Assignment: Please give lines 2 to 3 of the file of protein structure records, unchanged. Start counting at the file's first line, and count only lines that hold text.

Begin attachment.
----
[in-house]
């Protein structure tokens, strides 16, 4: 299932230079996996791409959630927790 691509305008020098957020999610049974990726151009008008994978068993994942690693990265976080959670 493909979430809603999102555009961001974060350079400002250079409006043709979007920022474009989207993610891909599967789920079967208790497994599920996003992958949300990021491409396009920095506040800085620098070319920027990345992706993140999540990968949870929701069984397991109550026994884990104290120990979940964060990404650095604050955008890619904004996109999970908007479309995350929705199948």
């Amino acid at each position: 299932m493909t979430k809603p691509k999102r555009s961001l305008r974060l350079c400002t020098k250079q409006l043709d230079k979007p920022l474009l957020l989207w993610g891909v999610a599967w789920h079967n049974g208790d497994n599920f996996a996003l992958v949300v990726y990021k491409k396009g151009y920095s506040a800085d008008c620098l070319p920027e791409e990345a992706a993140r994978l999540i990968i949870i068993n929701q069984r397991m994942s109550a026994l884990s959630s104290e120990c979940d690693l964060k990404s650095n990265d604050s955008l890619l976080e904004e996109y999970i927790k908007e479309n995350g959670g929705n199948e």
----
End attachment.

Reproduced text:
């Protein structure tokens, strides 16, 4: 299932230079996996791409959630927790 691509305008020098957020999610049974990726151009008008994978068993994942690693990265976080959670 493909979430809603999102555009961001974060350079400002250079409006043709979007920022474009989207993610891909599967789920079967208790497994599920996003992958949300990021491409396009920095506040800085620098070319920027990345992706993140999540990968949870929701069984397991109550026994884990104290120990979940964060990404650095604050955008890619904004996109999970908007479309995350929705199948």
């Amino acid at each position: 299932m493909t979430k809603p691509k999102r555009s961001l305008r974060l350079c400002t020098k250079q409006l043709d230079k979007p920022l474009l957020l989207w993610g891909v999610a599967w789920h079967n049974g208790d497994n599920f996996a996003l992958v949300v990726y990021k491409k396009g151009y920095s506040a800085d008008c620098l070319p920027e791409e990345a992706a993140r994978l999540i990968i949870i068993n929701q069984r397991m994942s109550a026994l884990s959630s104290e120990c979940d690693l964060k990404s650095n990265d604050s955008l890619l976080e904004e996109y999970i927790k908007e479309n995350g959670g929705n199948e």